Like other sleep dysfunctions, social jetlag has been linked to obesity, diabetes and cardiovascular disease. Unlike the other sleep issues I’ve been dwelling on, social jetlag is not limited to night owls.
The key to changing your body clock is consistency, says Dr Harrington. By sleeping late on the weekend I’ve undone all the progress I made the week before. Frustratingly, it’s easier for early birds to reset their clocks than it is for owls.
“With an owl, the genetic setting seems to be quite strong. You can miss one night and go right back to square one. Owls have to be really diligent,” Dr Harrington says. I note with annoyance that, as the day wears on, I’m naturally perking up. I hope I’m not buzzing with energy when I try to go to sleep later because I have a very unpleasant task waiting for me in the morning.
Early to rise
There was one part of the experiment I was dreading. In order to embrace Dr FacerChilds’ interventions, I need to embrace early morning exercise. “We know that exercise can play a role in helping shift biological rhythms, so we targeted exercise in the morning as opposed to the evening,” Dr FacerChilds says.
When my alarm rips me from my dreams at 5.30am, I curse the experiment but once I’m at the gym it doesn’t take long before I get into a rhythm and I’m soon feeling quite awake. Eager to learn how I can further exploit my body clock, I do an online test, devised by Dr Breus to determine sleep chronotypes (thepowerofwhenquiz.com). Dr Breus says humans can be grouped into four chronotypes depending on the timing and pace of their body clock.
Most people, he says, are Bears, whose natural sleep pattern follows the sun. Lions are leaders, whereas Dolphins are the highly strung, type-A high achievers. I click on my results and learn I am a Wolf, one of the two types that follow a night-owl sleeping pattern (the other is the Dolphin). Nocturnal, cunning and out of sync with 80 per cent of the world, my lupine sisters and I apparently have a tendency to fly off the handle. I feel judged. But I have allies in the scientific community.
One of the lead authors of the UK Biobank study, Kristen Knutson, says we have to stop thinking of being a night owl as a negative thing. “If we can recognise that these chronotypes are, in part, genetically determined and not just a character flaw, jobs and work hours could have more flexibility for owls,” Dr Knutson says. “They shouldn’t be forced to get up for an \ 8am shift.”
Normally, when the office begins to empty around 5.30, I’m still feeling quite productive. But today, post workout, my concentration is starting to falter. By 6pm I am dead on my feet. I make dinner, eat it slothfully in front of the television, wash up, shower and light my candle before climbing into bed. I’m drowsy for a short while and soon nod off.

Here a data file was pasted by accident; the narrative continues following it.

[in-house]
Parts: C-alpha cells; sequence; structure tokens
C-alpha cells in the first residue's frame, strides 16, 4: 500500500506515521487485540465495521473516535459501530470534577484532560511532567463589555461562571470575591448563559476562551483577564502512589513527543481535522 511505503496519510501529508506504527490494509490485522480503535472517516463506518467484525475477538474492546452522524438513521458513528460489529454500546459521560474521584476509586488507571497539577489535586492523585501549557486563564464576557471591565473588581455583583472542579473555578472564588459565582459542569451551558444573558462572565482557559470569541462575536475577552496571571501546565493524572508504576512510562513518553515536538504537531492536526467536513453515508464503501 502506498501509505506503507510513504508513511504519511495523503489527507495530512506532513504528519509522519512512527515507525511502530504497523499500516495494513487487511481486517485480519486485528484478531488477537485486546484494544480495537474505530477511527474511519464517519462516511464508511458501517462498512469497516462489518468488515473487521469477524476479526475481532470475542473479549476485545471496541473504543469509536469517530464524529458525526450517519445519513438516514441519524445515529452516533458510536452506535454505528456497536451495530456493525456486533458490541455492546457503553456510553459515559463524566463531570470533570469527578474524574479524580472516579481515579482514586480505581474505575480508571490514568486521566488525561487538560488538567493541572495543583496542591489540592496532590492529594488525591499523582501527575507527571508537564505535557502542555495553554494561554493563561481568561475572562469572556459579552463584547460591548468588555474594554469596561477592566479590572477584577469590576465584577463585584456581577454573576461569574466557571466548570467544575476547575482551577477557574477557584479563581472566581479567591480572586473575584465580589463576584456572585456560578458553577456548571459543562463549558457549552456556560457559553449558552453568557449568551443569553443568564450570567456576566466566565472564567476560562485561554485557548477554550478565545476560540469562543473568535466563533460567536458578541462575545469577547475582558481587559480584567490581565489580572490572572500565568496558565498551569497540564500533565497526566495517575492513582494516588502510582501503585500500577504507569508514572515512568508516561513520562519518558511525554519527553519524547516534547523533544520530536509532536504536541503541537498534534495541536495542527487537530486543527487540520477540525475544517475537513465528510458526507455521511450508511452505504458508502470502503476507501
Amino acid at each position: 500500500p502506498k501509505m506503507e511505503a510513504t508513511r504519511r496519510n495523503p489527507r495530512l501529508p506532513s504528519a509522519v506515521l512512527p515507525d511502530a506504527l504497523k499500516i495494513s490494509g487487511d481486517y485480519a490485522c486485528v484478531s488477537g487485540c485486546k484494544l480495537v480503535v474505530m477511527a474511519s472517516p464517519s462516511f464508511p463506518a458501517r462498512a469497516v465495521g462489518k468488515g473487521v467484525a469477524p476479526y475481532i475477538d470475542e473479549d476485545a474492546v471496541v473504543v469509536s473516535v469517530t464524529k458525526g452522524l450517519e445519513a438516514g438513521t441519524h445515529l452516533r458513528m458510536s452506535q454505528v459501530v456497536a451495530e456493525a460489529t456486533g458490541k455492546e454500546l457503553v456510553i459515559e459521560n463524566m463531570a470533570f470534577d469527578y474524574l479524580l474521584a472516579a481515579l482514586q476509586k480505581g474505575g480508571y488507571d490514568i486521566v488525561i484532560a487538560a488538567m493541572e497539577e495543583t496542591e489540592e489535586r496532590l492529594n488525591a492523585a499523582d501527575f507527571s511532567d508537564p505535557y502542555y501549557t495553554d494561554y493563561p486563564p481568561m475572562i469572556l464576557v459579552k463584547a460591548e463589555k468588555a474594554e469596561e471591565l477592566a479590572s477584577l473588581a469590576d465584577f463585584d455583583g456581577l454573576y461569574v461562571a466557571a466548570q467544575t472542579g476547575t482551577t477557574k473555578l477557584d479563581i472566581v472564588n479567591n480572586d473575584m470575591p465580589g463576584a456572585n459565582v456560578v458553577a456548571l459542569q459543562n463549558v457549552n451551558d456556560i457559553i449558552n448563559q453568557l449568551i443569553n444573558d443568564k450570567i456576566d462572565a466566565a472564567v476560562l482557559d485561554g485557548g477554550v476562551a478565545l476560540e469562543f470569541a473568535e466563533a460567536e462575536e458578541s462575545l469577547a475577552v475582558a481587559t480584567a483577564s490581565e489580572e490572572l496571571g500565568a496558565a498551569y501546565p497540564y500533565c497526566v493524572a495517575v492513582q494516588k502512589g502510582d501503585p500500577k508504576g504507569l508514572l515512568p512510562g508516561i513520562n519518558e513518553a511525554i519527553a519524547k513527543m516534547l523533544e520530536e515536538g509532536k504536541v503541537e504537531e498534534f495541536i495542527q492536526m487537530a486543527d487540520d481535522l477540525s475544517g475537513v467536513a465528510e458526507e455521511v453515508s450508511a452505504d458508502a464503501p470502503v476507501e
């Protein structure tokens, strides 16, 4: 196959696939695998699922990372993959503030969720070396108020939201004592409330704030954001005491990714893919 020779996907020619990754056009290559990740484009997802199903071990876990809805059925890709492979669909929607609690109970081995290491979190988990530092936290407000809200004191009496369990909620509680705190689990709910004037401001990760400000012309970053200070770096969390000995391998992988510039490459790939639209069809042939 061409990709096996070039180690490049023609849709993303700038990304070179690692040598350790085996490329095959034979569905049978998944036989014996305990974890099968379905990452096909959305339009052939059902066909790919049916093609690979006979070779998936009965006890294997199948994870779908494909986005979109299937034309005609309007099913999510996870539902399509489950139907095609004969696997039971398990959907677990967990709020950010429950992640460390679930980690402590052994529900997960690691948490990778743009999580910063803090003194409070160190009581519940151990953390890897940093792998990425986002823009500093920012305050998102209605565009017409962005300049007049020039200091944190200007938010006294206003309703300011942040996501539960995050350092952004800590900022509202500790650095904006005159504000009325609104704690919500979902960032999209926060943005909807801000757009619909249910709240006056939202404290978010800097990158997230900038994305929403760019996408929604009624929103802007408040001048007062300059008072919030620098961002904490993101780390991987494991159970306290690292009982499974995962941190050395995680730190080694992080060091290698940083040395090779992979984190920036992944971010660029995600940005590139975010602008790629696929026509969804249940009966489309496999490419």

Ever an owl
The next weekend, I organise a 9am Sunday brunch with a group of friends to force myself out of bed. I hold court explaining my newfound fanaticism and everyone nods sagely and volunteers their sleep preference. There is a pretty even split of owls and larks. One lark has a partner who is a night owl and we briefly discuss the pros and cons of sharing your life with a different kind of bird.
This is something that is also under investigation by Monash. “Communicating is the key,” says Dr Facer-Childs. And exploit it, she advises. “In parenthood, if you have two different chronotypes, you could completely use that to your advantage.”
Nearly half of us are night owls and one to five per cent of the population are super-early birds (a group that also struggles to fit in with the normal workday). But there are ways to adapt. Dr Harrington says research indicates we often make life choices that suit our sleeping style. “There are lots of owls in the legal world,” she says. “Lots of larks are teachers.”
Dr Harrington is an owl, and has learned to manage her chronotype but she confides that when she has a large project to do she tends to fall into her old ways of working at night when her brain is naturally sharpest. I reflect on this as I sit, propped up in bed on the last night of the experiment, my mind whirring and resisting the new structure I’ve tried to impose.
Being a night owl, I think, isn’t all bad moods and poor health. Being alert at night can be marvellous. The world is quiet, and an owl can get a lot done alone but for the companionable moon.
One of the studies I’ve read recommends allowing owlish types to start and finish work later. I agree and feel vindicated. But with no sign the world will change any time soon, I’m grateful for the tools Dr Facer-Childs and Dr Harrington have given me. I may never be a lark, but I can make my life easier by going to bed a little earlier, I think, as I switch off my phone, and light my lavender candle.